Year 2, fall: Fertilize and establish desired pasture species. Suitable species are listed in table 2. Phosphorus and potassium fertilizer should be applied. It is vital to establish one or more legume species if the pasture is to be a self-sustaining source of nutritious forage. Hence, the soil test should also check the levels of micronutrients necessary for the planned legume species. Lime also should be applied if the soil test shows a need to raise soil pH. Once again, seed can be broadcast into the sericea stubble.

Table 2 contains an example of a species mix that can be seeded in the fall of Year 2. The species to be planted can be varied, based on seed costs and availability. See Creation and Management of Productive Mine Soils, Virginia Cooperative Extension publication 460-121, for further information about mine-soil fertility, and Revegetation Species and Practices, Virginia Cooperative Extension publication 460-122, for further information about grass and legume species that can be utilized to revegetate reclaimed mine sites for pasture.

Table 2. Recommended fertility levels and soil pH levels for various pasture species*
SpeciesLegumeSoil pHP-fertility
Seeding rate
White cloveryes6.0-6.590-12060-901-2
Red cloveryes6.0-6.590-12060-904-6
Annual lespedezayes5.8-6.260-9030-6015-20
Tall fescueno5.6-6.290-12090-12020-30
Sweet cloveryes6.5-7.040-7050-8015
Birdsfoot trefoilyes6.0-6.540-7050-804-5
* See Virginia Cooperative Extension publication 460-122 for further information about establishing grasses and legumes on mine soils.
** Fertilizer application rates required to achieve these fertility levels should be determined based on the results of a soil test.

The Importance of Fertilization

Although fertilization is the most expensive conversion cost, meeting plant-fertility needs is essential for creating viable pastures on mine soils.

Typically, both P and K fertilizer are necessary to bring the mine soil up to adequate fertility levels. Liming will also be desirable in some situations, as soil pH should be at least 5.7. The potential productivity of the soil will be a key determinant of the economic benefit of fertilizer and lime expenditures. In general, it will only make good economic sense to invest in fertilization and/or liming on soils where productivity is not limited by physical factors, such as heavy compaction and/or shallowness to bedrock. As a general rule, if the sericea and associated vegetation are not thriving on a particular area, it will not make economic sense to invest in fertilization and liming.

Fertilization and liming are vital components of the conversion process for a number of reasons. First, low fertility (especially low P) favors sericea over other legume species, because sericea is well adapted to low P conditions. Secondly, most agronomic legume species do best at moderate pH and high-soil fertility conditions. If these conditions are not established, then the agronomic legumes will not thrive. A healthy legume species is vital to any forage-crop production system.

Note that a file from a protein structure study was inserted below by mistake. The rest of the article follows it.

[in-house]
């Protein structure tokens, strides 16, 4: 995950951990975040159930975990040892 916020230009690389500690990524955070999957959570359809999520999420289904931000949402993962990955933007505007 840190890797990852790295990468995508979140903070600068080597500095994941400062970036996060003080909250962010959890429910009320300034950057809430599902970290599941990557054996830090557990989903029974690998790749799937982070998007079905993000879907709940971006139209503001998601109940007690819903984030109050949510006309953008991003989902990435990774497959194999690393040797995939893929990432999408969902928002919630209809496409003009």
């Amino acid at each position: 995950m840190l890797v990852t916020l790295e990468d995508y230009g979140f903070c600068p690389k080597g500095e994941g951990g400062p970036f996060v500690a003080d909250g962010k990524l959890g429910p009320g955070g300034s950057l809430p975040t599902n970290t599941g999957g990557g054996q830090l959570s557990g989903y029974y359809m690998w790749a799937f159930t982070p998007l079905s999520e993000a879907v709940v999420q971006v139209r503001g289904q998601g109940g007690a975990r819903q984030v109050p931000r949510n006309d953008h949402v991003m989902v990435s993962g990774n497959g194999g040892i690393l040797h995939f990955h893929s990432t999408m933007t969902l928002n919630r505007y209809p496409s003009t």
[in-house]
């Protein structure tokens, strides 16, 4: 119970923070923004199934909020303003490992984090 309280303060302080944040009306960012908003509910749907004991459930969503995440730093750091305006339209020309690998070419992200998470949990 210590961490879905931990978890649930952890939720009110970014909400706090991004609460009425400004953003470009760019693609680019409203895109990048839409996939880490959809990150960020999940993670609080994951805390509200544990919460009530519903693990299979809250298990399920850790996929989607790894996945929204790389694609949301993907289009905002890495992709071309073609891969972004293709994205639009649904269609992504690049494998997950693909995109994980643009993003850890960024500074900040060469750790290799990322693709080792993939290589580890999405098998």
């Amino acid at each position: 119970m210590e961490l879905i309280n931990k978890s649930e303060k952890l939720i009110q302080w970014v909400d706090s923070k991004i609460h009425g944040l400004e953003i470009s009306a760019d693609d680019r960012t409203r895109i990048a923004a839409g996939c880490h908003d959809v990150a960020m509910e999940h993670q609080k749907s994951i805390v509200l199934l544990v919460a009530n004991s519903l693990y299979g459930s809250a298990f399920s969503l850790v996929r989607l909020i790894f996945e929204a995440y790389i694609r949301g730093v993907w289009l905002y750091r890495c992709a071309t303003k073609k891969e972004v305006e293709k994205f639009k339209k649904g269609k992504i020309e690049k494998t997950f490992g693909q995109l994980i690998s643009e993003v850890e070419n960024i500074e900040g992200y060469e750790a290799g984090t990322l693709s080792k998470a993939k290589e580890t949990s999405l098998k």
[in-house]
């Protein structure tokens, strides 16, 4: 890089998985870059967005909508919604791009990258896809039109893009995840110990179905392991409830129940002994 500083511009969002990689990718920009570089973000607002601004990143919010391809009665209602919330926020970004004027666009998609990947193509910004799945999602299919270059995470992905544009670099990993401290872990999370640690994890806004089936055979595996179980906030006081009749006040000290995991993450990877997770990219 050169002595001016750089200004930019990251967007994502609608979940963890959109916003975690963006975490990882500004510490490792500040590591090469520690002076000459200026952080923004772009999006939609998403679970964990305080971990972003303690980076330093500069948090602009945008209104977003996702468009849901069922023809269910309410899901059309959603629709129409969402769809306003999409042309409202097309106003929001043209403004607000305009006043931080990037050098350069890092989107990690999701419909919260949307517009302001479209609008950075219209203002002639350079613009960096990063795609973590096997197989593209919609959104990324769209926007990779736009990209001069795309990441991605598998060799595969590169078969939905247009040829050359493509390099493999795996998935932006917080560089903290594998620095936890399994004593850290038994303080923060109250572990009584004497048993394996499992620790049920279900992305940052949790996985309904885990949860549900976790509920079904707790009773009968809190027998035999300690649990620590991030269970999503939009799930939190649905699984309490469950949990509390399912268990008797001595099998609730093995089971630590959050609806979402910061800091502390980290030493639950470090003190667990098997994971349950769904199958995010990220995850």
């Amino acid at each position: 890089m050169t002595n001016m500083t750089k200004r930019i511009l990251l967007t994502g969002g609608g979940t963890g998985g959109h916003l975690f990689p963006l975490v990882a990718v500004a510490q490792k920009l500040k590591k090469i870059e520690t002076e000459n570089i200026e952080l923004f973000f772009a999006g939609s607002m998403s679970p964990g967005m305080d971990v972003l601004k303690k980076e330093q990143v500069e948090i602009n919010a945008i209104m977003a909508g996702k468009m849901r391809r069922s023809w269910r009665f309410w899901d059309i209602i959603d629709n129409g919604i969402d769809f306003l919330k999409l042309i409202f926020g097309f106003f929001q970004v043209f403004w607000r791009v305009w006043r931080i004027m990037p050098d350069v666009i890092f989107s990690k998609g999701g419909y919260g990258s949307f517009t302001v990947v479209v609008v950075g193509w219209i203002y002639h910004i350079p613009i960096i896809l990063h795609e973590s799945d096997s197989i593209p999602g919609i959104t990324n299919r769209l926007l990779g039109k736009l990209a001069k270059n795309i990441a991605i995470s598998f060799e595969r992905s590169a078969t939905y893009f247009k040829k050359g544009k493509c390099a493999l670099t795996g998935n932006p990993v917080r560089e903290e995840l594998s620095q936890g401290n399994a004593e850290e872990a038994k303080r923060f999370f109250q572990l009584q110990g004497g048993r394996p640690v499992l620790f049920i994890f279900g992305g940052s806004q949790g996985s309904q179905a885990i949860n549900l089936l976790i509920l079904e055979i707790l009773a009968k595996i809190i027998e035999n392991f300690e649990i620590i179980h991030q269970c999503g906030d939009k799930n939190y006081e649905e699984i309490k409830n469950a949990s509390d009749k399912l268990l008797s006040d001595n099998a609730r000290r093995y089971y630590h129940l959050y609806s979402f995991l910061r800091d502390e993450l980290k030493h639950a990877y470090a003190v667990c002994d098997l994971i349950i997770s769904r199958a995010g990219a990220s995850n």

A Less Costly Approach

Many reclaimed areas can be improved as forage production areas simply by reducing the sericea component of the vegetation mix. Although sericea tends to dominate old strip benches, it rarely dominates to the extent of eliminating other species. Sericea was often sown with tall fescue, a hearty competitor in its own right. Such a vegetation mix can be improved as a forage/pasture production system simply by increasing the fescue component of the vegetative mix and adding a second legume.

Where present in small quantities, the tall fescue component can be increased at the expense of the sericea by keeping the pasture closely grazed or mowed during the May-June-July portion of the year. The area should be fertilized with as much P as the owner can afford, up to the recommended level from the soil test. If possible, an alternative legume should be established, with the objective of supplementing the forage-protein content during times when sericea and fescue are both low in nutritional value. Recommended legumes for these situations are ladino clover, red clover, and annual lespedeza.

Management of Converted Stands

Key components of the management strategy must be:

  • Maintain soil fertility and pH sufficient to maintain the nonsericea legume components of forage mix.
  • Keep the stand grazed or cut, especially in late spring or early summer. Do not allow sericea to go through the critical June-July period into maximum nonstructural carbohydrate storage without close grazing or cutting.


The experience of numerous people in raising livestock on surface-mined lands in Virginia and neighboring states has shown that cattle can thrive on mined lands when pastures are properly managed. This publication provides guidelines for converting the sericea-dominated vegetation typically found on unmanaged surface-mined lands to more favorable forage species and for managing those pastures.


Powell River Project/Virginia Cooperative Extension publications: Available from Powell River Project ( and Virginia Cooperative Extension (

Other References

  • Dove, Dennis. 1985. Dry matter and nutrient loss from legume litter grown on mine soils. M.S. thesis, Department of Agronomy, Virginia Tech.

Virginia Cooperative Extension materials are available for public use, reprint, or citation without further permission, provided the use includes credit to the author and to Virginia Cooperative Extension, Virginia Tech, and Virginia State University.

Issued in furtherance of Cooperative Extension work, Virginia Polytechnic Institute and State University, Virginia State University, and the U.S. Department of Agriculture cooperating. Edwin J. Jones, Director, Virginia Cooperative Extension, Virginia Tech, Blacksburg; M. Ray McKinnie, Administrator, 1890 Extension Program, Virginia State University, Petersburg.

Publication Date

October 1, 2009